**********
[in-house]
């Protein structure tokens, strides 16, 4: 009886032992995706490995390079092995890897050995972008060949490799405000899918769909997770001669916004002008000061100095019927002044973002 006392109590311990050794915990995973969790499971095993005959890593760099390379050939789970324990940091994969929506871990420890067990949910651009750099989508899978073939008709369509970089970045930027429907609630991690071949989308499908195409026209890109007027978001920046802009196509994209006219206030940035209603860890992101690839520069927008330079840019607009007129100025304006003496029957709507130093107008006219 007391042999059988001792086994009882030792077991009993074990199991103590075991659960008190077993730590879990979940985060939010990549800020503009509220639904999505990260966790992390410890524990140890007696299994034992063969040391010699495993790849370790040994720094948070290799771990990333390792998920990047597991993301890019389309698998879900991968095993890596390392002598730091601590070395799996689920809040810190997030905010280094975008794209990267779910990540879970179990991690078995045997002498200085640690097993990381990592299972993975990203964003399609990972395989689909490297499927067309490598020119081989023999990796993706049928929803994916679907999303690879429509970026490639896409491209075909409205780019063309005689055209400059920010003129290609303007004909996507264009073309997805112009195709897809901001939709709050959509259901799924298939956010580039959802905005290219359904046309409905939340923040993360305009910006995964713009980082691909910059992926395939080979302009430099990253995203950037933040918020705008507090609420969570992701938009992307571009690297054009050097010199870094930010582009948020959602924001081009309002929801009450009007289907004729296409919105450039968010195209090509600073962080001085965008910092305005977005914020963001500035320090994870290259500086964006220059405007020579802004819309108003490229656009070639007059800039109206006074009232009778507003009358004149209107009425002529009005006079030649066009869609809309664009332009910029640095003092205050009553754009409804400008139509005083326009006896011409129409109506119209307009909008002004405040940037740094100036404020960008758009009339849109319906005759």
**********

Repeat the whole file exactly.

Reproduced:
[in-house]
């Protein structure tokens, strides 16, 4: 009886032992995706490995390079092995890897050995972008060949490799405000899918769909997770001669916004002008000061100095019927002044973002 006392109590311990050794915990995973969790499971095993005959890593760099390379050939789970324990940091994969929506871990420890067990949910651009750099989508899978073939008709369509970089970045930027429907609630991690071949989308499908195409026209890109007027978001920046802009196509994209006219206030940035209603860890992101690839520069927008330079840019607009007129100025304006003496029957709507130093107008006219 007391042999059988001792086994009882030792077991009993074990199991103590075991659960008190077993730590879990979940985060939010990549800020503009509220639904999505990260966790992390410890524990140890007696299994034992063969040391010699495993790849370790040994720094948070290799771990990333390792998920990047597991993301890019389309698998879900991968095993890596390392002598730091601590070395799996689920809040810190997030905010280094975008794209990267779910990540879970179990991690078995045997002498200085640690097993990381990592299972993975990203964003399609990972395989689909490297499927067309490598020119081989023999990796993706049928929803994916679907999303690879429509970026490639896409491209075909409205780019063309005689055209400059920010003129290609303007004909996507264009073309997805112009195709897809901001939709709050959509259901799924298939956010580039959802905005290219359904046309409905939340923040993360305009910006995964713009980082691909910059992926395939080979302009430099990253995203950037933040918020705008507090609420969570992701938009992307571009690297054009050097010199870094930010582009948020959602924001081009309002929801009450009007289907004729296409919105450039968010195209090509600073962080001085965008910092305005977005914020963001500035320090994870290259500086964006220059405007020579802004819309108003490229656009070639007059800039109206006074009232009778507003009358004149209107009425002529009005006079030649066009869609809309664009332009910029640095003092205050009553754009409804400008139509005083326009006896011409129409109506119209307009909008002004405040940037740094100036404020960008758009009339849109319906005759």